Answer? When it is flagged as a retransmission in Wireshark!
One thing that makes Wireshark the world’s most popular protocol analyzer is how often the open-source tool is updated. A major release goes out at least twice annually, with multiple “dot” releases, a.k.a. bug fixes, in between. Also, new features sometimes slip into a “dot” revision. I am one of those people who actually reads the release notes, so I was very excited to see that Wireshark 1.10.1 now flags a retransmitted TCP synchronize (SYN) packet with an Expert Info Message. This is something I used to have to hunt for with filters. Now I can just go to Analyze | Expert Info | Notes, and they will be listed for me. See screenshot below:
TCP Handshake: The Conversation Starter
Transmission Control Protocol (TCP) is the most pervasive protocol on the Internet, and it starts with a three-way handshake. Step one: the client asks, “Hey server, do you have port 80 open? I want to synchronize (SYN). I’ll listen for your response on port 42,678.” Step two: the server responds, “Hey client, do you have port 42,678 open (SYN)? I have port 80 open, come on in (ACK).” Finally in step three, the client responds, “Port 42,678 is ready, come on in (ACK).” There are additional items negotiated during the handshake, but I am focusing on just the SYN+SYN/ACK packets for this discussion.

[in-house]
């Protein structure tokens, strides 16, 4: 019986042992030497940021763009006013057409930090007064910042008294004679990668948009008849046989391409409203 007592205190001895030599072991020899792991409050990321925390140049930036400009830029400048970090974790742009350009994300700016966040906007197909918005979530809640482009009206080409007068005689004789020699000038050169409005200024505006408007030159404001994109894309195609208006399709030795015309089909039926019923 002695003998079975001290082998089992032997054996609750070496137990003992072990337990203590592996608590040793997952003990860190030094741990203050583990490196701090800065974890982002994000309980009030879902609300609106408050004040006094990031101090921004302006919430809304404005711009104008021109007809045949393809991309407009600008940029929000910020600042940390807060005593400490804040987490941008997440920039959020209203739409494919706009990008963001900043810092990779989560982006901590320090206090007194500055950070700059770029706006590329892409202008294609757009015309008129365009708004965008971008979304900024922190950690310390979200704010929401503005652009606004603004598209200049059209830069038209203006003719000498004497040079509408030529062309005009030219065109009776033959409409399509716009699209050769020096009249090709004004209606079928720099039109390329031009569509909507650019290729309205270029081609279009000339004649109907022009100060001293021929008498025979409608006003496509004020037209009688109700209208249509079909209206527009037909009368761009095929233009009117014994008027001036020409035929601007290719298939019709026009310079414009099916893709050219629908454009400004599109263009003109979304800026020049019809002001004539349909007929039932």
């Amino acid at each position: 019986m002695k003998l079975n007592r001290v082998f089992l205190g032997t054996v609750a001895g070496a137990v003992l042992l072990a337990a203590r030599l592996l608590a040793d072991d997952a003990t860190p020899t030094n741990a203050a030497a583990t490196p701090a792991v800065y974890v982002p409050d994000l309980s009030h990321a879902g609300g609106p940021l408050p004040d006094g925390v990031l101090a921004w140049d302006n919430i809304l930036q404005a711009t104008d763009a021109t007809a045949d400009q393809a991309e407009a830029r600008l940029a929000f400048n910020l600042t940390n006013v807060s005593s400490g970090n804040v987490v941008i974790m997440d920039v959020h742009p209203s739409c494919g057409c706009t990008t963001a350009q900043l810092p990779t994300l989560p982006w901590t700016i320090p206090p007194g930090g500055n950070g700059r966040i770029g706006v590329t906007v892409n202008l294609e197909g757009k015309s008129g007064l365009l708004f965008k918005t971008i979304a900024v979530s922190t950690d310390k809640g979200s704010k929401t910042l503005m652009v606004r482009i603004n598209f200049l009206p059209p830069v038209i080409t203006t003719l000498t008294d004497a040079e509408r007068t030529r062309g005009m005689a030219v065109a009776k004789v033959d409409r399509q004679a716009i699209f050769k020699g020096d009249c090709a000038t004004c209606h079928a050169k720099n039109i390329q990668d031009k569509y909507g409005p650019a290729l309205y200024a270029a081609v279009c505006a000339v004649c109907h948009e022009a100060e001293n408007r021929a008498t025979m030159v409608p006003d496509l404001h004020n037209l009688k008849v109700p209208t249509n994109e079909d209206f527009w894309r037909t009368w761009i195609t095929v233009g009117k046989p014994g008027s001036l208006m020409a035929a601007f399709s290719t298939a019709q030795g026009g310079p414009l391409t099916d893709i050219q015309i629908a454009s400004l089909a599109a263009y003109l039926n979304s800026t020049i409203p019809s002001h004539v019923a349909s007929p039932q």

No SYN/ACK – Why Not?
What happens when you are capturing closer to the client, and the server does not respond? There are many reasons this could happen:
- At the client location, the firewall could block it, or the proxy server could be overloaded and drop it
- In the cloud, any router along the path could drop the packet due to its queues being overloaded or the packet was physically damaged in transit
- At the server location, the firewall could block it, or the server could be overloaded and not respond
How Does the Client Try to Recover?
The client will simply back off based on its operating systems algorithm and retransmit the SYN. In the screenshot below, the client retransmits every one second and when that is unsuccessful, changes its options and begins to double the back off. This is a signature of a UNIX-based operating system. A Windows client will wait three seconds and then double the back off timer and retransmit. Either way, now that Wireshark flags these retransmissions, they are easier to find and, therefore, isolate the cause.